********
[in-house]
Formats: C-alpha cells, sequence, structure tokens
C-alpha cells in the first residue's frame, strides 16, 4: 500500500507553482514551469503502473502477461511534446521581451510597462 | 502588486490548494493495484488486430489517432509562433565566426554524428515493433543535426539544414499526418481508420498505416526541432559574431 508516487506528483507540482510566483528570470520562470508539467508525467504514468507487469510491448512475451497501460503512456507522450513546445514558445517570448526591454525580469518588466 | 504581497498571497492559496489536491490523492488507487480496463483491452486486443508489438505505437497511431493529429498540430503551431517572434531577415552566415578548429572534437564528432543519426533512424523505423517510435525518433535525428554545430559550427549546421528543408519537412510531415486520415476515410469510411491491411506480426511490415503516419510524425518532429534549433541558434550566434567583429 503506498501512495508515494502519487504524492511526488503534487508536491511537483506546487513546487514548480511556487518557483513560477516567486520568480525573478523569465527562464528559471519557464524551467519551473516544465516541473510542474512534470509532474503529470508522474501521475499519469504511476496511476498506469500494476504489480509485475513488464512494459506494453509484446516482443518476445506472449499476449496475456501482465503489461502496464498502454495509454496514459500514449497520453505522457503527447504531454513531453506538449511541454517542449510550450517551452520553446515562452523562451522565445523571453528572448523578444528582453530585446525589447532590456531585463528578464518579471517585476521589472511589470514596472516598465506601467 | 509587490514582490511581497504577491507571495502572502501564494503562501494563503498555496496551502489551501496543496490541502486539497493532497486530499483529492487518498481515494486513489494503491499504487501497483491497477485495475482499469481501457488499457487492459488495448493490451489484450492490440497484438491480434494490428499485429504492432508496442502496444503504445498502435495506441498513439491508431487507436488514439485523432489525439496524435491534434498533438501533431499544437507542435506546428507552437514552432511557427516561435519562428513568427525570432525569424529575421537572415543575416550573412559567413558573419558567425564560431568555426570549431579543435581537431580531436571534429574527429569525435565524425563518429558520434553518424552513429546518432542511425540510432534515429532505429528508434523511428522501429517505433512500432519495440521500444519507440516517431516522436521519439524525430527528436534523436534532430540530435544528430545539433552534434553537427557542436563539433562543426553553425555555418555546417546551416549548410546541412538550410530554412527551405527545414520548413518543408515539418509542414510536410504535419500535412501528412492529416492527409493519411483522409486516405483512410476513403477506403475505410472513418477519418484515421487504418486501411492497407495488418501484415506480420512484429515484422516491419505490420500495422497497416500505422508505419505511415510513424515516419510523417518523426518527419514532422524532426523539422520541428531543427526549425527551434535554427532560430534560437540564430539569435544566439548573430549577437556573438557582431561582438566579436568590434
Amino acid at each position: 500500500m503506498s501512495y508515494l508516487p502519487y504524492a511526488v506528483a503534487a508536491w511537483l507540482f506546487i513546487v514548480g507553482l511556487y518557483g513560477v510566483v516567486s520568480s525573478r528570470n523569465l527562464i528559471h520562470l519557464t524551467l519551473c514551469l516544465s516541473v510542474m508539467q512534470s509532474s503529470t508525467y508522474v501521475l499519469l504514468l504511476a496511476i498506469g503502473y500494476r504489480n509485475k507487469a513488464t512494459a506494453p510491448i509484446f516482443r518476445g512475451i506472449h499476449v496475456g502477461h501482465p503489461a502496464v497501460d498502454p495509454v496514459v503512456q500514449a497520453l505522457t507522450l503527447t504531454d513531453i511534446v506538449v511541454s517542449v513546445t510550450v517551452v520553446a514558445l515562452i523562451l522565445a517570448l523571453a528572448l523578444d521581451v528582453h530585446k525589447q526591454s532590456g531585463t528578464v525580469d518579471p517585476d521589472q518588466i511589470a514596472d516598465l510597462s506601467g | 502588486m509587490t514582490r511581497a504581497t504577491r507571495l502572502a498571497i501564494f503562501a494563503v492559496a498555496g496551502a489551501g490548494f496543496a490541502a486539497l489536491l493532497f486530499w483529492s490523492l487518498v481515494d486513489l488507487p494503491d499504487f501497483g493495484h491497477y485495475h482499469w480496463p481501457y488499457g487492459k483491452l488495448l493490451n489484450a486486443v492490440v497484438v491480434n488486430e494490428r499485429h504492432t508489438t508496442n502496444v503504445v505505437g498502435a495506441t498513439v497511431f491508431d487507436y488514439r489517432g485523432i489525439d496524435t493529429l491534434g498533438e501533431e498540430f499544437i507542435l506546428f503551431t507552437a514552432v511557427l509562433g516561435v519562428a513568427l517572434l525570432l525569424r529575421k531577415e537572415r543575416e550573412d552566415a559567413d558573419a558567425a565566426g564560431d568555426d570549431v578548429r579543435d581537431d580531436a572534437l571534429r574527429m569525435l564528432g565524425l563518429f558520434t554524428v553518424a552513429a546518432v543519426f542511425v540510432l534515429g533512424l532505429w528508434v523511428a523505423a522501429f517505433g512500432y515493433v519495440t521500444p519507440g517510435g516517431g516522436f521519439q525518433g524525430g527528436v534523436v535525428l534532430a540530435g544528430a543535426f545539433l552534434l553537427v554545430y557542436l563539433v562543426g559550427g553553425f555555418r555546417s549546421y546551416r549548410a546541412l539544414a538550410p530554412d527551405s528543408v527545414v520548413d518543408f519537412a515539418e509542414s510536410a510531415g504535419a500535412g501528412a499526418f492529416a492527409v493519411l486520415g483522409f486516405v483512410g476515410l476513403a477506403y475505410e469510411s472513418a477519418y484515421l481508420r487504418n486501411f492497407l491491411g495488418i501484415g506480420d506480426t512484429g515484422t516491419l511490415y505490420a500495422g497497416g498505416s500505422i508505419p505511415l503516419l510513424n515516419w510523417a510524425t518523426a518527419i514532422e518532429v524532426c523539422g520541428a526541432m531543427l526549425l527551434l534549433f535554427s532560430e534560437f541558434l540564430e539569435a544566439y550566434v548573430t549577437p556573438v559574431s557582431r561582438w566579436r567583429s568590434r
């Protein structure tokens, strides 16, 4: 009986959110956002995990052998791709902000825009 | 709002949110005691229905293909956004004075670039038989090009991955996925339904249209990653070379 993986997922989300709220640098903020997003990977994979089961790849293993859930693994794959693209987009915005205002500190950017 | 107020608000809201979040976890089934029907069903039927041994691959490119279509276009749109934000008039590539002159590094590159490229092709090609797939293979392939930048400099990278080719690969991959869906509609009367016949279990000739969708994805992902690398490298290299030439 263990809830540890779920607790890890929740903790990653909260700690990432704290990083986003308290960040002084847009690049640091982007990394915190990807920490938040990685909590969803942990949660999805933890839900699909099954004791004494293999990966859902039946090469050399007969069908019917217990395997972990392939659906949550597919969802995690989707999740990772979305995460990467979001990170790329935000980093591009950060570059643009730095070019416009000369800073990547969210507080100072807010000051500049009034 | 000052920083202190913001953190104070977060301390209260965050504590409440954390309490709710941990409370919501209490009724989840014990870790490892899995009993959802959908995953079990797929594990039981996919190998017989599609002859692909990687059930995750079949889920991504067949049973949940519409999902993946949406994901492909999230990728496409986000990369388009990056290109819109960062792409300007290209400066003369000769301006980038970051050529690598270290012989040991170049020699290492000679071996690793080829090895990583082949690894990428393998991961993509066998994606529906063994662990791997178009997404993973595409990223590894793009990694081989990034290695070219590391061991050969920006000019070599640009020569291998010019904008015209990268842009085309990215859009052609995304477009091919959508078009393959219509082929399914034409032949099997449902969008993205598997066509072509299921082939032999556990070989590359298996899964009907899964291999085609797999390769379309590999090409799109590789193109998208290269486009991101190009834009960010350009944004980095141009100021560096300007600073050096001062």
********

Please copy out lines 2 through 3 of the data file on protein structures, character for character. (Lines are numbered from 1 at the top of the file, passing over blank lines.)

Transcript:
Formats: C-alpha cells, sequence, structure tokens
C-alpha cells in the first residue's frame, strides 16, 4: 500500500507553482514551469503502473502477461511534446521581451510597462 | 502588486490548494493495484488486430489517432509562433565566426554524428515493433543535426539544414499526418481508420498505416526541432559574431 508516487506528483507540482510566483528570470520562470508539467508525467504514468507487469510491448512475451497501460503512456507522450513546445514558445517570448526591454525580469518588466 | 504581497498571497492559496489536491490523492488507487480496463483491452486486443508489438505505437497511431493529429498540430503551431517572434531577415552566415578548429572534437564528432543519426533512424523505423517510435525518433535525428554545430559550427549546421528543408519537412510531415486520415476515410469510411491491411506480426511490415503516419510524425518532429534549433541558434550566434567583429 503506498501512495508515494502519487504524492511526488503534487508536491511537483506546487513546487514548480511556487518557483513560477516567486520568480525573478523569465527562464528559471519557464524551467519551473516544465516541473510542474512534470509532474503529470508522474501521475499519469504511476496511476498506469500494476504489480509485475513488464512494459506494453509484446516482443518476445506472449499476449496475456501482465503489461502496464498502454495509454496514459500514449497520453505522457503527447504531454513531453506538449511541454517542449510550450517551452520553446515562452523562451522565445523571453528572448523578444528582453530585446525589447532590456531585463528578464518579471517585476521589472511589470514596472516598465506601467 | 509587490514582490511581497504577491507571495502572502501564494503562501494563503498555496496551502489551501496543496490541502486539497493532497486530499483529492487518498481515494486513489494503491499504487501497483491497477485495475482499469481501457488499457487492459488495448493490451489484450492490440497484438491480434494490428499485429504492432508496442502496444503504445498502435495506441498513439491508431487507436488514439485523432489525439496524435491534434498533438501533431499544437507542435506546428507552437514552432511557427516561435519562428513568427525570432525569424529575421537572415543575416550573412559567413558573419558567425564560431568555426570549431579543435581537431580531436571534429574527429569525435565524425563518429558520434553518424552513429546518432542511425540510432534515429532505429528508434523511428522501429517505433512500432519495440521500444519507440516517431516522436521519439524525430527528436534523436534532430540530435544528430545539433552534434553537427557542436563539433562543426553553425555555418555546417546551416549548410546541412538550410530554412527551405527545414520548413518543408515539418509542414510536410504535419500535412501528412492529416492527409493519411483522409486516405483512410476513403477506403475505410472513418477519418484515421487504418486501411492497407495488418501484415506480420512484429515484422516491419505490420500495422497497416500505422508505419505511415510513424515516419510523417518523426518527419514532422524532426523539422520541428531543427526549425527551434535554427532560430534560437540564430539569435544566439548573430549577437556573438557582431561582438566579436568590434